What Would Jesus Do?

LDS Church leaders have the right to decide where the Church membership boundaries should be.  They have the right to take the Church in any direction that they want it to go.  They can turn it into a commercial enterprise.  They can spend tithing and other monies anyway they want.  They can discriminate against anyone.  They can turn the Church into just another conservative Christian religion.  That is their right in a top-down organization.

LDS Church leaders have been trying hard to prove that Mormonism is a truly Christian religion.  But is the Church really demonstrating Christ-like attitudes?  According to Peter Laarman, a United Church of Christ minister, commenting on a book by Frank Schaeffer:

Schaeffer cannot resist observing that, in an odd and largely unrecognized way, Jesus values are slowly prevailing–albeit not so much among the Jesus followers as among the secular saints working for human rights and for the full inclusion of the very kinds of people Jesus liked to hang out with:  the outcasts and the reprobates, the broken in body and the wounded in spirit.

[Schaeffer] notes that Jesus violated every religious taboo of his time and place:  touching dead people, touching lepers, touching women and letting women touch him. [Schaeffer] does a lot with the figure of Jesus as the only lens through which to grasp what God might be like.

If LDS Church leaders want to prove that Mormons are Christians, are they doing it in the right fashion?  Is hanging up images of Christ in hallways and classrooms enough?  Is talking about Him in sermons enough?  Or does the LDS Church need to demonstrate it in the way it acts?  If “secular saints” are truly leading the way, what does that say about religionists?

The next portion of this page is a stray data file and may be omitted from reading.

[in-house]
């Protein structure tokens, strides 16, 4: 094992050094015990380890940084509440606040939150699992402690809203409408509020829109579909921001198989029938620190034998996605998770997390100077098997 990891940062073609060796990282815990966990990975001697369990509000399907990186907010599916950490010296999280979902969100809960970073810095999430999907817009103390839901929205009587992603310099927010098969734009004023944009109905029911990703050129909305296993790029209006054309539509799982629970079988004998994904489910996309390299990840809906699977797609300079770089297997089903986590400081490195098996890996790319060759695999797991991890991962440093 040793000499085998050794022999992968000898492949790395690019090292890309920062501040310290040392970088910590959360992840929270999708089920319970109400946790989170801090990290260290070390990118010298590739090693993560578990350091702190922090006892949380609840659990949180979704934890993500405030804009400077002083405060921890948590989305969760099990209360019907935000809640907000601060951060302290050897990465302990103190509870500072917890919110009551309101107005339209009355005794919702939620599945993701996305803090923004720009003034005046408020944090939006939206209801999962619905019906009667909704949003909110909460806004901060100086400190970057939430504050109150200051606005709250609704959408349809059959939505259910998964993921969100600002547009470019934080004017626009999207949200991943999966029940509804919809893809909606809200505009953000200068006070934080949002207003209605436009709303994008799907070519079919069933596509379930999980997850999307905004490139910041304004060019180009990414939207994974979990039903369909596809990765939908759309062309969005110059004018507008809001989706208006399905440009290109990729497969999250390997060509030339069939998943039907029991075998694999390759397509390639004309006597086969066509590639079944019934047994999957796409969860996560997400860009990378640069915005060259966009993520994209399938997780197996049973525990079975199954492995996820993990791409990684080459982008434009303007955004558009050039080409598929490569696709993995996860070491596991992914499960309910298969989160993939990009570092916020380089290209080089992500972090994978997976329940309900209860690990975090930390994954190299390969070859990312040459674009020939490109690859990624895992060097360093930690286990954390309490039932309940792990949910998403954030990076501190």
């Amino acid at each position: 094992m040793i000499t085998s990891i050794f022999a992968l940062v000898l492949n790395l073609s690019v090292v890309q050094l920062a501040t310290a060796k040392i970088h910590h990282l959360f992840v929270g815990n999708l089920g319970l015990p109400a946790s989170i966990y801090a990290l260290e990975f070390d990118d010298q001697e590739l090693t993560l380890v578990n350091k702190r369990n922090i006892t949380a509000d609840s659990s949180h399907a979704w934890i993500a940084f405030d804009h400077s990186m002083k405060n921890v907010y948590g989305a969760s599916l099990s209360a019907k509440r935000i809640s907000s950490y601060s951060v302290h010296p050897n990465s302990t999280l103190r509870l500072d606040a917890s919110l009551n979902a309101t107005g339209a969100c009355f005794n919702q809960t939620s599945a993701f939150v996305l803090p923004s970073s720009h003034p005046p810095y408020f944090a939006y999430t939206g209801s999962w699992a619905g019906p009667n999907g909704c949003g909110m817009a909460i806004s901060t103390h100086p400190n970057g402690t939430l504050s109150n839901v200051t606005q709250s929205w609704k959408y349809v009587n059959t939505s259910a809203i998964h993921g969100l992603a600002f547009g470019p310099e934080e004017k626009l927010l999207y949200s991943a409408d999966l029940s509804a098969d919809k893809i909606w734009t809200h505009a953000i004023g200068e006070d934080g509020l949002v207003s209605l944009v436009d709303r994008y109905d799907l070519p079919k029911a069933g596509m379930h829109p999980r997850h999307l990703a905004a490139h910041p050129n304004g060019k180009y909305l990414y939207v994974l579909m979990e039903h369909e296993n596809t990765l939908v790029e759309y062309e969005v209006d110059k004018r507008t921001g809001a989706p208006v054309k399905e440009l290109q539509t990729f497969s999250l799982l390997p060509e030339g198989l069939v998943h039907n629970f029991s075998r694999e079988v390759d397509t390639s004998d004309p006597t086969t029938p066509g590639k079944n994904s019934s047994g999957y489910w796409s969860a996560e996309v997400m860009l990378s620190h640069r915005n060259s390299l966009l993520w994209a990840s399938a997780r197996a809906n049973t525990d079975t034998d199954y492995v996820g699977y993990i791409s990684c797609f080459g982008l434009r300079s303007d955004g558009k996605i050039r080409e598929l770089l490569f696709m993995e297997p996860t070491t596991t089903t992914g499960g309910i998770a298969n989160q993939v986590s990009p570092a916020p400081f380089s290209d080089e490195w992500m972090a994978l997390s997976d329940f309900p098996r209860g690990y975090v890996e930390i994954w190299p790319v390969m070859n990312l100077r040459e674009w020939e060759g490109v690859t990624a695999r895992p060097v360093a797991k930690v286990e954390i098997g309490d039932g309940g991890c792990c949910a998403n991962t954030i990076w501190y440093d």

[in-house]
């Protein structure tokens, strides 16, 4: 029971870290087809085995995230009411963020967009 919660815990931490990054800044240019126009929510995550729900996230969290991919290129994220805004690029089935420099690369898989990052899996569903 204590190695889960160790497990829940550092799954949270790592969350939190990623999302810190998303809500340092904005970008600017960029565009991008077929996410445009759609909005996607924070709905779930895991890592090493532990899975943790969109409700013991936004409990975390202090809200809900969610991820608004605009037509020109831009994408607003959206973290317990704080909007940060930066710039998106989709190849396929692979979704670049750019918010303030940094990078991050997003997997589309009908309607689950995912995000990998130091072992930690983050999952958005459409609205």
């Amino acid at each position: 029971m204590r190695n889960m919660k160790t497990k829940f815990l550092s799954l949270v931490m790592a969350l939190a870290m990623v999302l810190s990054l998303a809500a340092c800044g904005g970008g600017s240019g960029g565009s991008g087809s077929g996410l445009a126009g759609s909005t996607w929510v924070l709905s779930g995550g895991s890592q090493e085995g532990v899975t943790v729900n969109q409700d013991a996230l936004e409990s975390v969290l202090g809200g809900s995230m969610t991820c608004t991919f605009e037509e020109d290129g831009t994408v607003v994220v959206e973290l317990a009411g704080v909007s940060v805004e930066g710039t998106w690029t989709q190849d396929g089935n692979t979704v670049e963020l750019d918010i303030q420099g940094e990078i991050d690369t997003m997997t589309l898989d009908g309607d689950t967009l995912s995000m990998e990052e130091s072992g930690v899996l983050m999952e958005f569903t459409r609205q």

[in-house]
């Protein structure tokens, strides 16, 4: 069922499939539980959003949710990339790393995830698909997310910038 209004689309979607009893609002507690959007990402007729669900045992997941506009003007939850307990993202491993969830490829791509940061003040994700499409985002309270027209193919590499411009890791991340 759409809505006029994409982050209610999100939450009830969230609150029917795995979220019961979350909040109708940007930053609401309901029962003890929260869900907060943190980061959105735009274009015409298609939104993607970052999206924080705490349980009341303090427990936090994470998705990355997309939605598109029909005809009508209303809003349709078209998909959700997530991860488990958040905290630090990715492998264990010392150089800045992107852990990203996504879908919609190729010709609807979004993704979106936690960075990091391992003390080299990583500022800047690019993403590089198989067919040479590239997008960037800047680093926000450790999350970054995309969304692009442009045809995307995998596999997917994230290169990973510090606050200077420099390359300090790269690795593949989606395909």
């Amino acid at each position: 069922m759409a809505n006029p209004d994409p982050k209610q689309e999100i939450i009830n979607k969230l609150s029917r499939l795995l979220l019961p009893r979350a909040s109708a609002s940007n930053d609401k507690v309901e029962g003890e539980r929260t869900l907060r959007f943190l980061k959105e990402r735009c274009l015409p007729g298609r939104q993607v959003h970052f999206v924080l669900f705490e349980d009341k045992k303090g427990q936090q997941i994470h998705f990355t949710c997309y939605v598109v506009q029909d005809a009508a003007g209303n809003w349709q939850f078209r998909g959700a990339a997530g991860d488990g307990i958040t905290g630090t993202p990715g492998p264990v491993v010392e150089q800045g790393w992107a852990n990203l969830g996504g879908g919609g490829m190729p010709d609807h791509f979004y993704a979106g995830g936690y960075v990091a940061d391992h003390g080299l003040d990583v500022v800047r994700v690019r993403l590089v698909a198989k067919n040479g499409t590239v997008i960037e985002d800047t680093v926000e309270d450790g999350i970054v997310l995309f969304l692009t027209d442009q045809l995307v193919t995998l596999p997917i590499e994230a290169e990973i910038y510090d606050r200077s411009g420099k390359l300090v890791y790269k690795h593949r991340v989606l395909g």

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The conservative devolution in the Mormon Church over the last 50 years is personified by the difference between George Romney and his son Mitt.  George was willing to stand up for what he believed in.  For example, he was an active participant in the civil rights movement (despite the objections of some LDS Church leaders).  Mitt, on the other hand, comes across as a corporate type, with few feelings for those in real need.  Can you image Mitt walking with the LGBT community, or supporting a feminist cause? There seems to be an aching among the LDS Church membership for a truer engagement with the outside world.  And this longing is very much in line with the example set by Christ.

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In 1983, Hugh Nibley gave a commencement address at BYU titled:  “Leaders to Managers:  The Fatal Shift.”  At the time it was delivered, it was so controversial that when an abridged version was published in BYU’s alumni magazine, one of the editors was fired.  And it still is controversial.

In his address, Nibley bifurcated managers from leaders, and was clearly not impressed with the managers of his day:

Leaders are movers and shakers, original, inventive, unpredictable, imaginative, full of surprises that discomfit the enemy in war and the main office in peace.  Managers are safe, conservative, predictable, conforming organization men and team players, dedicated to the establishment.

‘If you love me,’ said the greatest of all leaders, ‘you will keep my commandments.’  ‘If you know what is good for you,’ says the manager, ‘you will keep my commandments and not make waves.’  That is why the rise of management always marks the decline, alas, of culture.

Implied in Nibley’s speech was a criticism of Church leaders.  They couldn’t sack the popular and respected Prof. Nibley, so they did the next best thing, they axed an editor.

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This entry was posted in mormonism, Organizational Dynamics, Personal Essays, Religion, Social Justice. Bookmark the permalink.

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